Is it magic or malarkey in Johnson & Johnson’s new baby sleep formula? The maker of one of the world’s most recognizable household products, Johnson’s No More Tears Baby Shampoo, recently introduced a line of bedtime soap and lotion products (JOHNSON’S® BEDTIME®) which it boldly claims will help children sleep through the night. (Is there a more tantalizing marketing message for a new parent anywhere?) The trick is in the allegedly calming aromas. These trademarked (and patent-pending) NATURALCALM™ essences are chemical replications of lavender and chamomile fragrances (and Sodium Laureth-13 Carboxylate, PEG-150 Distearate, Tetrasodium EDTA, Quaternium-15). It’s effectively a version of aromatherapy, a term coined by a French chemist in the 1920s for which evidence of efficacy remains anecdotal. Or as a systematic review of the practice found: “the effects of aromatherapy are probably not strong enough for it to be considered for the treatment of anxiety. The hypothesis that it is effective for any other indication is not supported by the findings of rigorous clinical trials.”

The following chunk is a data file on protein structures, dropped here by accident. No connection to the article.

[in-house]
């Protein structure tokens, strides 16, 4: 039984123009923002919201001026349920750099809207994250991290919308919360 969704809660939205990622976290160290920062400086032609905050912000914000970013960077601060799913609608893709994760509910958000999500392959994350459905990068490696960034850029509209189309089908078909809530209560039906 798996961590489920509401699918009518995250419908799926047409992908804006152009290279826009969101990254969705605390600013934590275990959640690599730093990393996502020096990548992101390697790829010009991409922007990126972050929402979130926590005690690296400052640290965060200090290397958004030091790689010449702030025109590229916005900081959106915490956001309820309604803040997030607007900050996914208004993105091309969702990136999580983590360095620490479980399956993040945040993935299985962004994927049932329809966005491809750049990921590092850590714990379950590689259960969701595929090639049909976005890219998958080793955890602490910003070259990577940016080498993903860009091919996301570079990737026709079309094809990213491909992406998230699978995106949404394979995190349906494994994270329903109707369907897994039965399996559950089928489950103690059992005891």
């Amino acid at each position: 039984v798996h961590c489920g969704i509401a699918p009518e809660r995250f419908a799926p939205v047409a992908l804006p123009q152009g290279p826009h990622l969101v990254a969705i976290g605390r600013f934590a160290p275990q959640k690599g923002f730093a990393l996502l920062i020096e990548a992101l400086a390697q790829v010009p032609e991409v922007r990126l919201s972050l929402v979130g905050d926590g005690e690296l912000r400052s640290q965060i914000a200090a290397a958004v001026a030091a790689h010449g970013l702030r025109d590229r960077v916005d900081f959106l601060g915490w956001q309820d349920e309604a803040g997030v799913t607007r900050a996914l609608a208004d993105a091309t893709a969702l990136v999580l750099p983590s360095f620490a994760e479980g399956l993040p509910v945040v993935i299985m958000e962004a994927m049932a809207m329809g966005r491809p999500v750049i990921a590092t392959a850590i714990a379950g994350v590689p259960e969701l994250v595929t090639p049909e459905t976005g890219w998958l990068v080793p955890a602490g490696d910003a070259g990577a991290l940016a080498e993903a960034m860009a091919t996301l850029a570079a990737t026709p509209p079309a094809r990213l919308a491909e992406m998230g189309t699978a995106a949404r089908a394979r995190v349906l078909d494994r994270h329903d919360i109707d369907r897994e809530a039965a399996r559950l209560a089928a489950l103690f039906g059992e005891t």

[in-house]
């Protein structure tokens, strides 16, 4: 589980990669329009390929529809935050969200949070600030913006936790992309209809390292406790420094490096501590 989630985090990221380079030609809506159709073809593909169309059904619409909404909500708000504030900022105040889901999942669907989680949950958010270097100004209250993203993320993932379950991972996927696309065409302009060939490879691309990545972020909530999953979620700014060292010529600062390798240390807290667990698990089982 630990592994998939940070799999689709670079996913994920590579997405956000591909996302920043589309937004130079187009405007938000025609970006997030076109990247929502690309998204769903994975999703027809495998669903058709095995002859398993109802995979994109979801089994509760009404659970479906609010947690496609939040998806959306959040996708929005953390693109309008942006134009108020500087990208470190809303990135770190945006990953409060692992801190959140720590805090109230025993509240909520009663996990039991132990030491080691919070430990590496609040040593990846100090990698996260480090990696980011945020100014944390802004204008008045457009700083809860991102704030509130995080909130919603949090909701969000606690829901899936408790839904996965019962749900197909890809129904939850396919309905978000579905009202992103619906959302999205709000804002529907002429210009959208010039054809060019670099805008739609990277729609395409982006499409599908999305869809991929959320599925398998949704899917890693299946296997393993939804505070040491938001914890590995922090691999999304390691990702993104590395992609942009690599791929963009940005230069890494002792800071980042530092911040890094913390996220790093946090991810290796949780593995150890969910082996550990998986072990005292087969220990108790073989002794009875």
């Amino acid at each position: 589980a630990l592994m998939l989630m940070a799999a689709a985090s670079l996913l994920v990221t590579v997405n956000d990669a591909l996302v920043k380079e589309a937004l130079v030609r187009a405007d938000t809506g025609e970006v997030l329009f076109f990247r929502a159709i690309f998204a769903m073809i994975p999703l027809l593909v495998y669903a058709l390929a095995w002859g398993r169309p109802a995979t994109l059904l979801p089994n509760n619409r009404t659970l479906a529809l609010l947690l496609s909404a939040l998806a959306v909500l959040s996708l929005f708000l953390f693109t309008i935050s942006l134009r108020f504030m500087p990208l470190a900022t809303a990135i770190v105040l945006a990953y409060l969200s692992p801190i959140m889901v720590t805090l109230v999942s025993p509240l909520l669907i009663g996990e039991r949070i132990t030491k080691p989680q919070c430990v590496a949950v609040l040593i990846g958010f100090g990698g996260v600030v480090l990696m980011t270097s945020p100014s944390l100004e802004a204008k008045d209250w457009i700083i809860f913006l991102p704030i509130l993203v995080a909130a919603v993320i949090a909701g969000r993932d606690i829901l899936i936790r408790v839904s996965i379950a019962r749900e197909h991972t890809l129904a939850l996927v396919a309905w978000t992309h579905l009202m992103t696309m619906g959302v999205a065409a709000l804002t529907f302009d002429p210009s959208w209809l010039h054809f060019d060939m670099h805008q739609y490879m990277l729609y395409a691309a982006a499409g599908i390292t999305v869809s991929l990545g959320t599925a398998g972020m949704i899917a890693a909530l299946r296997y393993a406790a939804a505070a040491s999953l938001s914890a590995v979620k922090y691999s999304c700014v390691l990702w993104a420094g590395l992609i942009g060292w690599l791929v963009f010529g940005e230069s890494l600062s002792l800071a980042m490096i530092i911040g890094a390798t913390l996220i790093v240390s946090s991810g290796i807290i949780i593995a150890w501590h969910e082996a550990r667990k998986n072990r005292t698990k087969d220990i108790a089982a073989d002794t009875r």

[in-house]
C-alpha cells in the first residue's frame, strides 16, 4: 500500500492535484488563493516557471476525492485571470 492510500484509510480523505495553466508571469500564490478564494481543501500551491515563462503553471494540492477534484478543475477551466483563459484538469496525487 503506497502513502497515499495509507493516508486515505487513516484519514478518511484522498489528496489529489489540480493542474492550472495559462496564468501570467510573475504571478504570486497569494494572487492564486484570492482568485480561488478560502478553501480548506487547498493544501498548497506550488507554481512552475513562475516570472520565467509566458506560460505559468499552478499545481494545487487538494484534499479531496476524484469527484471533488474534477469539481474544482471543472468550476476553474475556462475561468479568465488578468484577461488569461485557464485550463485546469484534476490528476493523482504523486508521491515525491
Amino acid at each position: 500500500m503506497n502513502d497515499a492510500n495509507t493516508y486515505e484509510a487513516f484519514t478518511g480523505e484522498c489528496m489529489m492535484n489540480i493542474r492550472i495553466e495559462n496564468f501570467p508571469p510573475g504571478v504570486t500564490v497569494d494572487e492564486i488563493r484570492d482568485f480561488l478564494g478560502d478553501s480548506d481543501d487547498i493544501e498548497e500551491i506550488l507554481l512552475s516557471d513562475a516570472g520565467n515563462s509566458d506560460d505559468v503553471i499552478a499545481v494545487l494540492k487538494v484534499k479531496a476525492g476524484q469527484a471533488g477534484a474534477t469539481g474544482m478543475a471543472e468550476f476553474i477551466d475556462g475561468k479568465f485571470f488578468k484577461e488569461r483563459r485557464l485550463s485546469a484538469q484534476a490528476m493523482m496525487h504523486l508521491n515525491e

That kind of scientific naysaying doesn’t bother Dr. Jodi Mindell, a pediatric sleep expert and professor of psychology at Saint Joseph’s University in Philadelphia, who gets a good portion of her money from J&J. Mindell is, you guessed it, an avid endorser of Johnson’s new bedtime products. (She likes to endorse them while wearing a purple blouse to match the product line design.) Funding for Mindell’s 2009 study “A Nightly Bedtime Routine: Impact on Sleep in Young Children and Maternal Mood” was supported by J&J Consumer Companies, Inc. and Dr. Mindell has otherwise consulted for and participated in several speaking engagements for J&J. (The co-authors of Mindell’s study are J&J employees.) And while “real moms” tout the products too, their assessments are often a little more reality-based than the corporate claims. “I don’t know that it truly has the calming effects it claims to, nor does my daughter sleep any better than usual,” writes one mom. “However, applying lotion is part of our nighttime routine and we enjoy the Baby Bedtime Lotion.” Okay then–why can’t the company just say something like that? To view a large number of people talking up Bedtime® check out CafeMom.com, an ad-supported social networking site that receives much of its advertising revenue from Johnson & Johnson.